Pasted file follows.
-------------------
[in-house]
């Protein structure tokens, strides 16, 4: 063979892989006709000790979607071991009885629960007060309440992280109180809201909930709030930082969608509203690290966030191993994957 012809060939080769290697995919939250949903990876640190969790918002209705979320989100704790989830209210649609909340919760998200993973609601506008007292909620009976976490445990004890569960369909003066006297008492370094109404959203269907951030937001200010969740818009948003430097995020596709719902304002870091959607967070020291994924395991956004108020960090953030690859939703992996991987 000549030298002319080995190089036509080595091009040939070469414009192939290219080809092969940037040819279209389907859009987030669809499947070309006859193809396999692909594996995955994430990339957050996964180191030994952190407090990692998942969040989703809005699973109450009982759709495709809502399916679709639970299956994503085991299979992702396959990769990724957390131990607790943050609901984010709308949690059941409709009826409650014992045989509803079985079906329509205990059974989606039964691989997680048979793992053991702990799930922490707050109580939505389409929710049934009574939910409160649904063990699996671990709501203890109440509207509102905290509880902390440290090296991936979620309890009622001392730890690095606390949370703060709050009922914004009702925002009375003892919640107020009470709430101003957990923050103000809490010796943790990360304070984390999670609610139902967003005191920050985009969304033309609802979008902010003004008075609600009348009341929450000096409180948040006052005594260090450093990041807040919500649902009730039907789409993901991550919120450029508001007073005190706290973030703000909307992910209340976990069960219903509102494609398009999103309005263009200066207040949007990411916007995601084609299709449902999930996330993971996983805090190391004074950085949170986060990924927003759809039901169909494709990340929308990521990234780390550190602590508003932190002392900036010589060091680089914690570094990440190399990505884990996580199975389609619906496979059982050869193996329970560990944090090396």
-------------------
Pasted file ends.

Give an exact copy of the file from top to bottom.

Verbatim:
[in-house]
């Protein structure tokens, strides 16, 4: 063979892989006709000790979607071991009885629960007060309440992280109180809201909930709030930082969608509203690290966030191993994957 012809060939080769290697995919939250949903990876640190969790918002209705979320989100704790989830209210649609909340919760998200993973609601506008007292909620009976976490445990004890569960369909003066006297008492370094109404959203269907951030937001200010969740818009948003430097995020596709719902304002870091959607967070020291994924395991956004108020960090953030690859939703992996991987 000549030298002319080995190089036509080595091009040939070469414009192939290219080809092969940037040819279209389907859009987030669809499947070309006859193809396999692909594996995955994430990339957050996964180191030994952190407090990692998942969040989703809005699973109450009982759709495709809502399916679709639970299956994503085991299979992702396959990769990724957390131990607790943050609901984010709308949690059941409709009826409650014992045989509803079985079906329509205990059974989606039964691989997680048979793992053991702990799930922490707050109580939505389409929710049934009574939910409160649904063990699996671990709501203890109440509207509102905290509880902390440290090296991936979620309890009622001392730890690095606390949370703060709050009922914004009702925002009375003892919640107020009470709430101003957990923050103000809490010796943790990360304070984390999670609610139902967003005191920050985009969304033309609802979008902010003004008075609600009348009341929450000096409180948040006052005594260090450093990041807040919500649902009730039907789409993901991550919120450029508001007073005190706290973030703000909307992910209340976990069960219903509102494609398009999103309005263009200066207040949007990411916007995601084609299709449902999930996330993971996983805090190391004074950085949170986060990924927003759809039901169909494709990340929308990521990234780390550190602590508003932190002392900036010589060091680089914690570094990440190399990505884990996580199975389609619906496979059982050869193996329970560990944090090396």